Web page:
VN: Africa is endowed with a lot of natural resources that attract a lot of foreign investments. But Africans remain very poor, and see the resources leave their countries without any return in terms of development, improvements in their life standards, etc. “Quel Souvenir” was a case study to show how massive investments promoted by the world most powerful corporations and multilateral institutions have been a curse when happening in places where systems are very weak in terms of contract negotiation, environmental and social policies, social justice, etc. The Chad Cameroon pipeline was the largest private investment project in Sub-Saharan Africa, and was promoted by ExxonMobil, Chevron, and Petronas, a consortium of very powerful companies. The project crossed Chad, at the time one of the poorest countries in the world and Cameroon, at the time the most corrupted country in the world. Voices all over the world asked for the project to be postponed so that these countries can build their institutions and their capacity to manage such a large project, but the companies and the World Bank pushed and move forward. As a result, almost 10 years after oil from Doba in Chad was pumped and transported to hungry international markets, thousands of poor farmers and families in Chad and Cameroon are still waiting to receive a compensation for losses they endured from the pipeline crossing their homes, farms and other livelihoods. The whole idea of “Quel Souvenir” is to give a voice to those who are the most affected by projects like the Chad-Cameroon pipeline, but never properly consulted.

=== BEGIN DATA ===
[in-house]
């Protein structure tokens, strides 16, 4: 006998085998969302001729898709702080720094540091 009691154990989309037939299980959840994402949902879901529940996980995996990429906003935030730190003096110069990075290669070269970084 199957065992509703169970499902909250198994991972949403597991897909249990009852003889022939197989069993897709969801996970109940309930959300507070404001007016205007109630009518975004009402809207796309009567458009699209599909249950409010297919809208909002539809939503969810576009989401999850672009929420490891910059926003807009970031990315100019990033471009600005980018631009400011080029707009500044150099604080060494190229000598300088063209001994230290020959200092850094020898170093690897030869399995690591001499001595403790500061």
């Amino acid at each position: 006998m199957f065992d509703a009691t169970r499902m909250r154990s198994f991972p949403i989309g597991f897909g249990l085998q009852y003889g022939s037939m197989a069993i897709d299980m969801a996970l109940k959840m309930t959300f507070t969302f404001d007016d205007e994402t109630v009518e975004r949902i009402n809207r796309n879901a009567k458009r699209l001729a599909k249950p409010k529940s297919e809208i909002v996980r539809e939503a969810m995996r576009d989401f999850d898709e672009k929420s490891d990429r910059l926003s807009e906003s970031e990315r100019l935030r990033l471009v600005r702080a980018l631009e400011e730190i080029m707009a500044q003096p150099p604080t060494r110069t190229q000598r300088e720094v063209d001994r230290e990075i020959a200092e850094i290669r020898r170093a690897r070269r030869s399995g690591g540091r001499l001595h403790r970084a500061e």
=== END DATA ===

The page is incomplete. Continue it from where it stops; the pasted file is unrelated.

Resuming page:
DA: The name “Quel Souvenir” is a reference to something we saw all up and down the pipeline route—farmers who had lost mango groves or access clean drinking water due to construction of the pipeline would use receive sheets of corrugated metal as compensation for their loss, put a new roof on their house and write “Souvenir du Pipeline” across it. One man we interview in the film received an ESSO (Exxon-Mobile’s parent company) backpack as a reward for reporting an oil spill on his land. In contrast to the promises that were made before construction began—long-term jobs, schools buildings, paved roads, electricity—the actual souvenirs of the pipeline are pathetic.